• Mucilage: These are usually off white viscous masses. These are often applied by medical herbalists to soothe irritated skin. They are not readily absorbed by the skin and tend to be local in action.

There are many methods used to extract all these various chemical compounds. Most of them involve soaking the plant in a suitable solvent for a specific period of time. Some common methods are maceration, expression, digestion, and percolation. Different chemical compounds are soluble in particular solvents. Some solvents include ethyl alcohol, ether and acetone.
Extracts come in many forms.

Tinctures are usually high in alcohol and 1/5 to 1/10 the strength of a fluid extract.

Fluid extracts are usually 1:1 strength. This means that 1ml fluid is the equivalent of 1 gram dehydrated botanical.

Solid Extracts contain no alcohol and are 4-6 times the strength of a fluid extract.

Powdered extracts are the same as solid except they are powdered.

 An Oil extract will contain only the oil soluble constituents of the botanical.

Glycerin extract and Propylene Glycol extracts dilutions can vary based on the dilution.

Standardization: A standardization of 10:1 means that 10 kg of botanical was used to produce 1 kg of extract. When standardizing, the strength of the extract is based on a selected ingredient in that extract. For example White Willow Bark is standardized based on the amount of Salicylic Acid in the extract. Care must also be taken not to destroy the holistic balance of the whole extract.


Hopefully this small extract has given you some insight into what botanical herbal extracts are and how they may be used. This just barely touches on the chemistry, methods of extraction and pharmacology of botanicals.


Image  
$11.00

Pyrus malus: 5:1 pharmaceutical extract in polyetheylene glycol. Apples are rich in organic acids, vitamins and miner…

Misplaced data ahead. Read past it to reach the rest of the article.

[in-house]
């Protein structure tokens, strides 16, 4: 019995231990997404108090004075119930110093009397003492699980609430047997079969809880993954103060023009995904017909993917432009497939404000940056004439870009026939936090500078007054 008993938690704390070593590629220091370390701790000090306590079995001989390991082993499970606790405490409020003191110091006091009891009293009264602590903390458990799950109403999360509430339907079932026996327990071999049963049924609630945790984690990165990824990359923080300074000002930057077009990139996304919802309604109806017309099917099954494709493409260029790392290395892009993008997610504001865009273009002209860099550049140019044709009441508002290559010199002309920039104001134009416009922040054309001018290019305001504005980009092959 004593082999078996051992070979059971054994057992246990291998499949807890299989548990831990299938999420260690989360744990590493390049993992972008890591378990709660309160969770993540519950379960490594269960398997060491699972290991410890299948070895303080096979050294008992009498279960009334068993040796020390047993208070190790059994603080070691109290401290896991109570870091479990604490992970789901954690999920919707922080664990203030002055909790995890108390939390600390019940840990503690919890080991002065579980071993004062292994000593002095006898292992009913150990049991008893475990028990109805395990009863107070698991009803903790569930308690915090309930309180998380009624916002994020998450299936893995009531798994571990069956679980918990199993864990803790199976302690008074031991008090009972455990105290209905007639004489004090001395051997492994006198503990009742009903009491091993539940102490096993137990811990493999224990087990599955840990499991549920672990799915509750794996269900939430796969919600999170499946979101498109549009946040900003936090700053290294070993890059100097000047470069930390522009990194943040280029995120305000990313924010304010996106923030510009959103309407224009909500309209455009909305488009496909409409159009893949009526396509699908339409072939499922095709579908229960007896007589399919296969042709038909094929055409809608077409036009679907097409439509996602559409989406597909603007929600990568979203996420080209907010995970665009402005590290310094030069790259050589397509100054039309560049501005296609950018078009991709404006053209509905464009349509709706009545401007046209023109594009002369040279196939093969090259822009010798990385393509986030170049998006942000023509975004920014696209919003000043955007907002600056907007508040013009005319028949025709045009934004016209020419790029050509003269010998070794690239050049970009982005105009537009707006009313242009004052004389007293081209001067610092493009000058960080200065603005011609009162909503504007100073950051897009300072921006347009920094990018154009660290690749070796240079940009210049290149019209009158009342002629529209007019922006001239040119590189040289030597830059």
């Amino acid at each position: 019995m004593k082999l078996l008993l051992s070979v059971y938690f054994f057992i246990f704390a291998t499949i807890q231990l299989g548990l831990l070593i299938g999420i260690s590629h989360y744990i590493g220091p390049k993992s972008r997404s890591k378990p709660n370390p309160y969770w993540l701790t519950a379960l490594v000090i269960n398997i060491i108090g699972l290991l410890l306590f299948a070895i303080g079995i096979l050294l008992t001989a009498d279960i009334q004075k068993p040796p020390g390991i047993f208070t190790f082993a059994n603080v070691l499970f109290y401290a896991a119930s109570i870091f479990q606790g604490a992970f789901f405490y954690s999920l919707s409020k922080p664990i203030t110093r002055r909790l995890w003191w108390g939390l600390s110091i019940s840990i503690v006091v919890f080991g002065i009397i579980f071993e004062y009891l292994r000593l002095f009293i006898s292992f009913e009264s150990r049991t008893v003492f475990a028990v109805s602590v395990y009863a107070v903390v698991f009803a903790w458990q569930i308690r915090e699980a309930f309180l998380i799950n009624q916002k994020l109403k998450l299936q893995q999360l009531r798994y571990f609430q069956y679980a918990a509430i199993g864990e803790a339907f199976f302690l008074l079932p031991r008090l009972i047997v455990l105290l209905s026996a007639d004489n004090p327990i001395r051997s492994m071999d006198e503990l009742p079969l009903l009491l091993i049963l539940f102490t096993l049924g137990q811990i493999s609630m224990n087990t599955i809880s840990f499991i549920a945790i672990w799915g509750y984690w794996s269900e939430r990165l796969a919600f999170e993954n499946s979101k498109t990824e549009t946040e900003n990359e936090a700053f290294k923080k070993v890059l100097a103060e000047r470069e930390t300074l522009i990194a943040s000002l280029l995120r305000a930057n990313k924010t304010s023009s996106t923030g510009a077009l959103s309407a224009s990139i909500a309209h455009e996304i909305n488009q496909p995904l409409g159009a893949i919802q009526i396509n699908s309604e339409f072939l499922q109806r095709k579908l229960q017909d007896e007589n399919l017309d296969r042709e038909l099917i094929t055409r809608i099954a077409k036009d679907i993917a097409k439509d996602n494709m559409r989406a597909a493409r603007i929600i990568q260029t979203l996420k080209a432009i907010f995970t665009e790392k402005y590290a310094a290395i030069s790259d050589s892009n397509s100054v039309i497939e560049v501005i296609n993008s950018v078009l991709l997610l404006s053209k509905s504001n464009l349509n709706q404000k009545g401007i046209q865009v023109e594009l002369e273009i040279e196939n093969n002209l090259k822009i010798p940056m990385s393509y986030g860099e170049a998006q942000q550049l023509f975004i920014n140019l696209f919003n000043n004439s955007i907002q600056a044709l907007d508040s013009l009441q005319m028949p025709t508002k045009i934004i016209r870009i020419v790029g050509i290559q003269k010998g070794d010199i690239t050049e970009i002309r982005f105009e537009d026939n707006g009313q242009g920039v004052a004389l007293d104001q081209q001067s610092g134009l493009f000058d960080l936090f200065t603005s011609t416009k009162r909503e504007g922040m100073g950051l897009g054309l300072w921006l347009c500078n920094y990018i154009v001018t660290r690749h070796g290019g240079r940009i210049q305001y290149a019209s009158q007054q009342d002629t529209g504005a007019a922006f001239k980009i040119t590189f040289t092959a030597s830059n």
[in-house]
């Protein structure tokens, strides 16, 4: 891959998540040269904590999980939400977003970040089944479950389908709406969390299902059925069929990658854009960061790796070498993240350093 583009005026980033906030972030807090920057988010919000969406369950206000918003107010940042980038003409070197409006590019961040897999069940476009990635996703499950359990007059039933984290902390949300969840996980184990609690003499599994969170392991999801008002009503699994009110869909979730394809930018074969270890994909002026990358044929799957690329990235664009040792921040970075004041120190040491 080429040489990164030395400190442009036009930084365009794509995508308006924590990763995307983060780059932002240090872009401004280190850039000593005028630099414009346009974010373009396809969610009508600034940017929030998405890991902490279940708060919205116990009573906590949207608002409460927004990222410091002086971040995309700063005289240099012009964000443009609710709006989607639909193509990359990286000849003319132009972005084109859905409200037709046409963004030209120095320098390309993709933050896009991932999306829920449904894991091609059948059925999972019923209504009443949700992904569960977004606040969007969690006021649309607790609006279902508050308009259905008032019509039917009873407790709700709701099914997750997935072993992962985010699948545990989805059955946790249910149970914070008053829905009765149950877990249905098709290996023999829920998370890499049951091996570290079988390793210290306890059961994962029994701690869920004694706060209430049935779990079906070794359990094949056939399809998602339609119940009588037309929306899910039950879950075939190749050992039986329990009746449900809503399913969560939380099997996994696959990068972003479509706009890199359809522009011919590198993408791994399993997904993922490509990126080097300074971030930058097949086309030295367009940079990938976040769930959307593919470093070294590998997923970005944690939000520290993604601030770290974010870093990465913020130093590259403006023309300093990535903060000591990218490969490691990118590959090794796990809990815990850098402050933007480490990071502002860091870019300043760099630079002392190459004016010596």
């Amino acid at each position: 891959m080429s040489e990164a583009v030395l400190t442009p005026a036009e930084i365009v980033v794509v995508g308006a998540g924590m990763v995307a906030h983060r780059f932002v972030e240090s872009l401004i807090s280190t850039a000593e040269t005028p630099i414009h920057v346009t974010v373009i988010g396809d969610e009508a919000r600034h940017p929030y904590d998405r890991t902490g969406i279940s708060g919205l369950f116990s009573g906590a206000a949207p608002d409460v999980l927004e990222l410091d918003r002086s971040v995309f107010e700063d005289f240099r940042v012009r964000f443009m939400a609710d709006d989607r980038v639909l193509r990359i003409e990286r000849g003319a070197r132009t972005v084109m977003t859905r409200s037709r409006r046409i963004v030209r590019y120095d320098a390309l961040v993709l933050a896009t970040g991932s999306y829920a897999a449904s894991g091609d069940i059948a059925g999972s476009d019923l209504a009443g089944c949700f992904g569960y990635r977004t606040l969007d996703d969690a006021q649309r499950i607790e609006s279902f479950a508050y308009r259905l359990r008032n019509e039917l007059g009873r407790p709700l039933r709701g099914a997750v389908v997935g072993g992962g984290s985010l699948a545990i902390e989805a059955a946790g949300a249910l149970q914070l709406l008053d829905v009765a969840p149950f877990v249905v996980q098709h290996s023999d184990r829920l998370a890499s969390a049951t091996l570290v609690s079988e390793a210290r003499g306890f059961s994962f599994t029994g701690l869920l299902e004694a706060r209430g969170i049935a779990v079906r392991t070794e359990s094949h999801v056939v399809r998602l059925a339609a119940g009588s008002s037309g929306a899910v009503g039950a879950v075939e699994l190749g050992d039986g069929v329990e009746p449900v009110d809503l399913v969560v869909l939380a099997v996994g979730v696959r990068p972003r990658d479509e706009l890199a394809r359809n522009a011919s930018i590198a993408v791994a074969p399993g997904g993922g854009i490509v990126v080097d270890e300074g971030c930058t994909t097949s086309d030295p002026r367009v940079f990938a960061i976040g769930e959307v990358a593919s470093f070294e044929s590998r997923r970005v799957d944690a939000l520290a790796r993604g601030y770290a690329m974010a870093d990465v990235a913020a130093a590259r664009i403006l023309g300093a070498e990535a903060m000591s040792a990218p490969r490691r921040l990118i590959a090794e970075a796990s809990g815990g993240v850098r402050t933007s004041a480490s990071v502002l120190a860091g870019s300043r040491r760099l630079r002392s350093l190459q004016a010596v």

OUT OF STOCK

$6.00
$11.00
$9.00
$11.00

100 grams Dried calendula flower will go a long way and can be used as an additive to cold press soap and melt and pou…

OUT OF STOCK

$10.00
$12.00
$20.00
$12.50
$11.00
$11.00
$11.00
$7.00
$12.00
$15.00
$6.00
$12.00
$18.00
$11.00
$15.00
The information in this article was current at 02 Dec 2011


Other products and services from Soapcraft

06-Dec-2011

Recipes

This makes it difficult to manage and causes it to become dull, frizzy and brittle.This hair butter is a “leave on” product for extremely dry and curly hair.


06-Dec-2011

soap workshops - Workshops Books & Workbooks

Keep an eye on this page for regular updates to when courses will be held.


06-Dec-2011

Fruit Extract Powders - Fruit & Herbal Extract Powders

Pulp concentration and spray drying is carried out at low temperatures to retain color, flavor and active ingredients. They are packed first in a plastic bag and then sealed in a metalized bag to further protect them for light and air. Excellent for adding to cosmetics products when you want the particular benefits of fruit extracts. Our fruit powders contain no food grade matrix such as maltodextrin to keep them flowable.


06-Dec-2011

Exfoliates-Jojoba Esters - Exfoliates-Jojoba Esters

Sandalwood Powder is too abrasive for most body applications but may be infused into oil for a lovely sandalwood scent or burned in incense mixtures. Removing the top layers of desiccated cells oxygenates the skin and speeds up cell growth, promoting a youthful, glowing appearance. Almond meal and Jojoba meal retain some of the natural nut oil and retain lubricating and moisturizing properties.